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Importance of UPSERT Expand / Collapse
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Posted Monday, January 28, 2008 11:58 PM


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Comments posted to this topic are about the item Importance of UPSERT

-Roy
Post #448700
Posted Tuesday, January 29, 2008 12:20 AM
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Hello Roy,

thanks for the article, definitively a good topic.
I only fear that the explanation of UPSERT itself comes a little too short.
You focus very much on the explanation of the performance impact but do not explain what UPSERT actually means.

The conclusion seems to be the first place where the rowcount check is mentioned (despite in the code) and for the people that are new to this topic, this should be too late.


Best Regards,
Chris Büttner
Post #448704
Posted Tuesday, January 29, 2008 1:03 AM
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Hi Roy,

a new upsert command introduce in SQL2005 called "MERGE". Check it out ;)
Post #448714
Posted Tuesday, January 29, 2008 1:13 AM
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Hello Roy,

My only comment is that in the script at the beginning the table you create is called tbTicket but the table you use is tbTicketing.

Thanks for the article.

PS: for William, according to this article http://blog.benhall.me.uk/2007/06/sql-server-2008-sql-merge-statement.html the Merge statement was pulled of from SQL2005 and moved on to 2008.


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Post #448717
Posted Tuesday, January 29, 2008 2:13 AM
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I think that "UPSERT" and "IF EXISTS" are usefull only when the TicketNumber column is not auto-generated by identity column (as all best practices suggest).
With identity column, you are inserting when parm3 is undefined, updating when parm3 is defined. So I can't see a way to apply an UPSERT in the most applied scenario.

Is there a way to apply usefully an UPSERT when the table has an identity column?
Thanks for attention and for your interesting article

Alessio Bellisomi
Post #448734
Posted Tuesday, January 29, 2008 2:43 AM
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You conclude that you should do the UPDATE first. "The best strategy is to attempt the update."
But with any SQL Server question, it depends :). In a heavy transaction load system, where you primarily are doing updates or an equal mix of updates and inserts, your conclusion is correct, but if you primarily are doing inserts, then you have a large overhead attempting an update for each insert, say you have a couple of hundred updates for each 100.000 inserts. In that case you should attempt the INSERT first, and then the UPDATE if it already exists, however without using IF EXISTS. You should use a TRY...CATCH block checking for a primary key violation.

TRY
INSERT....
CATCH
IF ERROR_NUMBER() =
UPDATE....
ELSE
RAISERROR....



Post #448736
Posted Tuesday, January 29, 2008 3:04 AM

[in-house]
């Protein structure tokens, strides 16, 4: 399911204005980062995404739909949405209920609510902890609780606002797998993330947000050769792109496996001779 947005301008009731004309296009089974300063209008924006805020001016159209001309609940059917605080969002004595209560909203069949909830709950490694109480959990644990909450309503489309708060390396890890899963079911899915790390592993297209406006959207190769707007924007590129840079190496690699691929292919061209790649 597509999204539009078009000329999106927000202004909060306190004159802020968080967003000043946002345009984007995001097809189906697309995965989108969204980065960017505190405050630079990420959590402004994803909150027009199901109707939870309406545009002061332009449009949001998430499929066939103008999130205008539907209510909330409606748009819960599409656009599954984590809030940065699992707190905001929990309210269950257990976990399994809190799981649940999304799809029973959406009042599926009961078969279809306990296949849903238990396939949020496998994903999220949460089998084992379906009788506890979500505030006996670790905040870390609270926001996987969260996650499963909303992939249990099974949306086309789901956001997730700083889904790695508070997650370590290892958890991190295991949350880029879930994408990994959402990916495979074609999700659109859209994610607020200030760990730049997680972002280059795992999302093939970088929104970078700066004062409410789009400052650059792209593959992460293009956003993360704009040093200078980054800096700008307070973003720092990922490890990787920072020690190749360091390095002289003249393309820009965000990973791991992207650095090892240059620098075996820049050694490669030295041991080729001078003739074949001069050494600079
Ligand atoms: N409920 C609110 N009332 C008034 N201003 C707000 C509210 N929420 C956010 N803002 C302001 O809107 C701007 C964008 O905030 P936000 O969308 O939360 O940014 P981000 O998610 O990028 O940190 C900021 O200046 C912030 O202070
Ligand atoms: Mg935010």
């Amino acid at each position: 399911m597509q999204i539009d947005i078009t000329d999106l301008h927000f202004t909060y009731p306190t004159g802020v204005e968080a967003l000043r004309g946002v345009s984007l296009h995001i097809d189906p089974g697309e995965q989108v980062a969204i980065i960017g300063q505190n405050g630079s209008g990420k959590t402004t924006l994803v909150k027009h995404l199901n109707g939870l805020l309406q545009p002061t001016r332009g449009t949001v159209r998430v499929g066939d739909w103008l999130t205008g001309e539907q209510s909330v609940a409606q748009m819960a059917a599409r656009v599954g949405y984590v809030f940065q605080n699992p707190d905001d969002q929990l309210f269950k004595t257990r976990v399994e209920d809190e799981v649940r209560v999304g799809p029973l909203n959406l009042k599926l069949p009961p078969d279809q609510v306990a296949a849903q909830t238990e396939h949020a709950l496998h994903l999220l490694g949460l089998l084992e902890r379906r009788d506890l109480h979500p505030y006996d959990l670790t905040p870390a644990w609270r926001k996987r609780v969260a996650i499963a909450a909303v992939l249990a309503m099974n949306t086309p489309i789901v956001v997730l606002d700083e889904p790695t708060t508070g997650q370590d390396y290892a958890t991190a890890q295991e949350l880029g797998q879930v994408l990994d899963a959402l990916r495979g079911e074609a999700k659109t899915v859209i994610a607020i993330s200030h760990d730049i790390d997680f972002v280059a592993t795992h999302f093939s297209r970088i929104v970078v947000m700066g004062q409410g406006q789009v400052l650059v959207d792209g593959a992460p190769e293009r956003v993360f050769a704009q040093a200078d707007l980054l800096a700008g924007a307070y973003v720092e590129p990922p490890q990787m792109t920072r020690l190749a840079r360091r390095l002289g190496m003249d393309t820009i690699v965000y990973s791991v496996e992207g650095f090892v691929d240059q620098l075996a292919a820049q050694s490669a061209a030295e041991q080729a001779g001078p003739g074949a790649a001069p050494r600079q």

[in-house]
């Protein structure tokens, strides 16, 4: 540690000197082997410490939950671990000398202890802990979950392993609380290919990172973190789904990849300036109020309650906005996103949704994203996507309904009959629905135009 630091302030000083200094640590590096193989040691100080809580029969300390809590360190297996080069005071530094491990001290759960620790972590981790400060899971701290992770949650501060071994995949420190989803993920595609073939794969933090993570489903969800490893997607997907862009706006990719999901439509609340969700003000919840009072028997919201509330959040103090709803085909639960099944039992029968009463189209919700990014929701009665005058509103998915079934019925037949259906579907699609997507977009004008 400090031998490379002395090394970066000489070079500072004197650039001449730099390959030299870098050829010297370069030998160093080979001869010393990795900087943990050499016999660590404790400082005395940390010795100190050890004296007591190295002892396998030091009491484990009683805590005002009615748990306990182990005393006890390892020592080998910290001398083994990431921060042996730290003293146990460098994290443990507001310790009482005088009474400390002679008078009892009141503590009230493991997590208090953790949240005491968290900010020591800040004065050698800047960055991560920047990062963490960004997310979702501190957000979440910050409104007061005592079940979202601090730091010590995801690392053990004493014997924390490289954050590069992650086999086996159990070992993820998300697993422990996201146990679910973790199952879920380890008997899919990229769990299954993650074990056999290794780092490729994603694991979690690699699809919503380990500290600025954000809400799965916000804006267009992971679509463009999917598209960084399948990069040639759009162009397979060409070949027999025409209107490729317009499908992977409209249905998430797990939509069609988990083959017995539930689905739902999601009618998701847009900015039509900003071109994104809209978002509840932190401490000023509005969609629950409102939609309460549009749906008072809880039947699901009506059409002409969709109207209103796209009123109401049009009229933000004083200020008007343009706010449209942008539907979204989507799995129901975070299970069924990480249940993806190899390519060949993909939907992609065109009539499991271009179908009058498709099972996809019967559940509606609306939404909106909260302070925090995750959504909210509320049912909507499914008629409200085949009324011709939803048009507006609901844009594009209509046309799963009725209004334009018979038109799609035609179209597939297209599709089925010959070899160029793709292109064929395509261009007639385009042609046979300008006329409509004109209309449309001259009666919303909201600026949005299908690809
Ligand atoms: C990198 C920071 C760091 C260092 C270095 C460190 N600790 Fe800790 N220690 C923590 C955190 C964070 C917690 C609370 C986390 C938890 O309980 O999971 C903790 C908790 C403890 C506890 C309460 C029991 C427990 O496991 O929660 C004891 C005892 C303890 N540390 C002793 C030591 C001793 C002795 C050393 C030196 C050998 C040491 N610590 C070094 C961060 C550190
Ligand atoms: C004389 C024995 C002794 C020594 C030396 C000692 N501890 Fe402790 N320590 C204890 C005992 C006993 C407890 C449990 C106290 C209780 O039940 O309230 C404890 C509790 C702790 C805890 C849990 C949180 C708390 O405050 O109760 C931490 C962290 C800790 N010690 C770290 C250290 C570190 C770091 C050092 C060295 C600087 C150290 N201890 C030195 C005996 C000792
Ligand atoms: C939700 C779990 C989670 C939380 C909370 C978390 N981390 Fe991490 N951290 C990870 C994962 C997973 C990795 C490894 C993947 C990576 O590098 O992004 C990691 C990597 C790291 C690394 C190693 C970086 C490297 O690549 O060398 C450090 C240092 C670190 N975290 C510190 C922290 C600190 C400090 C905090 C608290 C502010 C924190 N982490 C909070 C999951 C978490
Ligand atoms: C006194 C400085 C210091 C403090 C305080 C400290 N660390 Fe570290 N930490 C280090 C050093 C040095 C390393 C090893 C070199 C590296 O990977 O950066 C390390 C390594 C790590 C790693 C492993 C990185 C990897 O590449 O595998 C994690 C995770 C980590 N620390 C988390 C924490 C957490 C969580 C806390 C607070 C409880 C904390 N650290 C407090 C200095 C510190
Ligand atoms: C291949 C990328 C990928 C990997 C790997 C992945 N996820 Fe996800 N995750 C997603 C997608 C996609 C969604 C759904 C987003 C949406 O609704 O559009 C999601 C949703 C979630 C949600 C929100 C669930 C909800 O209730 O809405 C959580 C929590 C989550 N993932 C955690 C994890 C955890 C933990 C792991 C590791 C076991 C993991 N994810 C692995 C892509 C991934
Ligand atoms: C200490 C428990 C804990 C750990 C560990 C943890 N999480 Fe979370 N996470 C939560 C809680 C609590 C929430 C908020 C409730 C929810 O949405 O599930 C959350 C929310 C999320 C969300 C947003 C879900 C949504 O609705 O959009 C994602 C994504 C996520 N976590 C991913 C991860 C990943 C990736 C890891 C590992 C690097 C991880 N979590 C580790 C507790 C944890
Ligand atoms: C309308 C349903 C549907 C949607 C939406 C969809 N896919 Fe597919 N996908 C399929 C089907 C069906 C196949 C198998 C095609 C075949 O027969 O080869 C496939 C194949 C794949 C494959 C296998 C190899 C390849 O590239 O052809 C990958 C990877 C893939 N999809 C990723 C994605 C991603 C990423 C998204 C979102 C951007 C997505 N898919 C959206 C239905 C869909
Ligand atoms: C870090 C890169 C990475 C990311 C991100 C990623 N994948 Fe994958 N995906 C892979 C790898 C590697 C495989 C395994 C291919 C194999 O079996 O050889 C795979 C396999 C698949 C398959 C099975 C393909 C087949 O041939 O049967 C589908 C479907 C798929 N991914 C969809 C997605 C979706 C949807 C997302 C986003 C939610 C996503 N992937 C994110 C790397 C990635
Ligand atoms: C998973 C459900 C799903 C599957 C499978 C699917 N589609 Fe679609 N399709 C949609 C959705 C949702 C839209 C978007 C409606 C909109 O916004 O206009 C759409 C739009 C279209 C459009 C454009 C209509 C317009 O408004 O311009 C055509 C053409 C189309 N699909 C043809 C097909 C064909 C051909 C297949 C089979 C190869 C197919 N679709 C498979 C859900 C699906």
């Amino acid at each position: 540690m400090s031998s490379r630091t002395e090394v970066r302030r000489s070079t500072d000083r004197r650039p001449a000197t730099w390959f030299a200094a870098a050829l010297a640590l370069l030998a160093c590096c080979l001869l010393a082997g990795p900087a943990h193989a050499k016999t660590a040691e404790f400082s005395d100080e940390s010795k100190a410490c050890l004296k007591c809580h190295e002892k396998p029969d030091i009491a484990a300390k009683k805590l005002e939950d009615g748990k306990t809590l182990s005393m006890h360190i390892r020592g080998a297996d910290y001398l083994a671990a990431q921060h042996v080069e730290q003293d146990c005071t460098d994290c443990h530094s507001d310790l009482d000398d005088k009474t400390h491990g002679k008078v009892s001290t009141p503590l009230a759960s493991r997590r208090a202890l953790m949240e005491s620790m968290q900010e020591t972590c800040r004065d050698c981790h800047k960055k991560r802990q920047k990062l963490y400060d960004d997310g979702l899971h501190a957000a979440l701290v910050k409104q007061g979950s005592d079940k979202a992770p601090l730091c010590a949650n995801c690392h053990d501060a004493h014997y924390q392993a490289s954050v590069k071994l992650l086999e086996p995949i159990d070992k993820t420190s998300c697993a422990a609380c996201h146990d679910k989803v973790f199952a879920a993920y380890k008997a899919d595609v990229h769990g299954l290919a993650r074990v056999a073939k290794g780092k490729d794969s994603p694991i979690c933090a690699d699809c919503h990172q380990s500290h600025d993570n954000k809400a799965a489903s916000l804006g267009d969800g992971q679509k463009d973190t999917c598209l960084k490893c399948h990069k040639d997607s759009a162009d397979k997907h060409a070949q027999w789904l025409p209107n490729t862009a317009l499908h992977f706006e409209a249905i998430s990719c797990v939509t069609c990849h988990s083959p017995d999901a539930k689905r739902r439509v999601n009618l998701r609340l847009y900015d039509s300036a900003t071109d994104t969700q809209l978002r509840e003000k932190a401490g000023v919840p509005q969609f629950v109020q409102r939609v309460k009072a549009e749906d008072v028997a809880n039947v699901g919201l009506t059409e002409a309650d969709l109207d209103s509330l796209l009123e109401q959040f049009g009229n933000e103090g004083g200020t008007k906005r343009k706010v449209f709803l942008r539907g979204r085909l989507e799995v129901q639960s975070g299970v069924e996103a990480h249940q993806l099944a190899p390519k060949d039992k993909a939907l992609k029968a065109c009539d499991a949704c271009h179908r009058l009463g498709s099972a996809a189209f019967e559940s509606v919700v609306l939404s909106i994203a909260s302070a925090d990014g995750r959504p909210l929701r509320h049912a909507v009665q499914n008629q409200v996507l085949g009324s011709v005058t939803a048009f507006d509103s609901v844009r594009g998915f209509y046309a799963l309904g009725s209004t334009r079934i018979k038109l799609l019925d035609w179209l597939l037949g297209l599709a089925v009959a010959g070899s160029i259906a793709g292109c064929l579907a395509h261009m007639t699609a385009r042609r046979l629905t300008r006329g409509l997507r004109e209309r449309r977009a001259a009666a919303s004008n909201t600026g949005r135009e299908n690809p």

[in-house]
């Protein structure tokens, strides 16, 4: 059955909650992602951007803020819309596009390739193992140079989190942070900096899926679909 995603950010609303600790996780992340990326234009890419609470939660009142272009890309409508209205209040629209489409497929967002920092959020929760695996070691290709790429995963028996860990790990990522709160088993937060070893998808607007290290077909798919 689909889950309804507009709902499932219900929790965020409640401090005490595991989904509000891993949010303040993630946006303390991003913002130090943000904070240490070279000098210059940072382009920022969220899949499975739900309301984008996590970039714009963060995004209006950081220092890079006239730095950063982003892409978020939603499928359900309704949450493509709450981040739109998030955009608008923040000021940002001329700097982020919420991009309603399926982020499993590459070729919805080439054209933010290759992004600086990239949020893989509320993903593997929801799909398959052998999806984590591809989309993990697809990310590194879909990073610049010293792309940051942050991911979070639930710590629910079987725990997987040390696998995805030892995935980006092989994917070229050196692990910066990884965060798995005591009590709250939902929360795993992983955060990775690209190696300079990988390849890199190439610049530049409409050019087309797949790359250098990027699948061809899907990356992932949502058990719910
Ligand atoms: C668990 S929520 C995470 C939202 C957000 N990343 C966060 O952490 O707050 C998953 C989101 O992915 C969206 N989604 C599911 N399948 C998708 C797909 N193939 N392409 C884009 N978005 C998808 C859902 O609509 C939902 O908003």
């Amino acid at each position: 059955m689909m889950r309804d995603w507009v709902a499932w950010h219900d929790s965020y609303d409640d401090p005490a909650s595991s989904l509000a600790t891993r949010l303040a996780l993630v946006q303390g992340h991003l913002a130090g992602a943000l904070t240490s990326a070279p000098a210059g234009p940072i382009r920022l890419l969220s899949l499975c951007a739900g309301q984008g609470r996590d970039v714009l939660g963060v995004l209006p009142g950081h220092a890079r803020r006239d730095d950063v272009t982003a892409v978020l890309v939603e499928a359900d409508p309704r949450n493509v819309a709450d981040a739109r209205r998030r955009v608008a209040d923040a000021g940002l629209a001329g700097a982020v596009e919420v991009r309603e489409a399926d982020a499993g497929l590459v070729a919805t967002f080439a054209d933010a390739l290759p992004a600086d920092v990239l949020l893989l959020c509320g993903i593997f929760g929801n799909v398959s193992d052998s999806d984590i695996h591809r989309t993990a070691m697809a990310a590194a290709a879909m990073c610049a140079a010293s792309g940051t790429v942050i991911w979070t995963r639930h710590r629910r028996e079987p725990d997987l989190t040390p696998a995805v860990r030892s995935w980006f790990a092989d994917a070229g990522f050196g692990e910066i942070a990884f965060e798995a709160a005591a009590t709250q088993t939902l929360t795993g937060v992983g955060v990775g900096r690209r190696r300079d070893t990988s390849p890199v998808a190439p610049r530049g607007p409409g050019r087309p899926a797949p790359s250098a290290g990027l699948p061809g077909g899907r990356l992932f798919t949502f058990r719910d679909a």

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Roy

The concept of using an upsert is interesting. What if the update failed and the insert was executed instead? Then you would have the same read profile whether using upsert of the if exists method, correct? Also, with the use of if exists, one could use a nolock locking hint in order to reduce blocking in thier highly transactional database where when using the method described, we are guaranteed a read lock regardles of whether the updates succeeds or not, correct?

Just some thoughts, and verifiable answers are much appreciated.




Post #448745
Posted Tuesday, January 29, 2008 4:57 AM
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SQL Server 2008 users should definitely consider using MERGE. MERGE will avoid having to do multiple scans/seeks in many cases.

http://blogs.conchango.com/davidportas/archive/2007/11/14/SQL-Server-2008-MERGE.aspx


David
Post #448765
Posted Tuesday, January 29, 2008 5:14 AM


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Hi All,

Thanks for all the input you have provided. Since you all read it it means I did something to make you think of different options that is possible.:)
Using of Upserts will have its use in quite a few scenarios, but not all.
I am not sure why you cannot use Upserts when the Primary Key is Identity. You will be updating based on the primary Key but you are not updating the Primary key value. You will update the other Columns in the row that matches the Key.
My sincere apologize for the Type in the Script. (Using tbTicketing)
Please do give your comments and feed back. Then I tool learn. Seems like Merge is something to be checked out in 2008.
One again thanks for all the Inputs.

Roy


-Roy
Post #448770
Posted Tuesday, January 29, 2008 6:15 AM


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Did you check to see the type of locks being taken by the 2 methods? Were there any differences in locking that would mitigate the improvement based on fewer reads?



Jack Corbett

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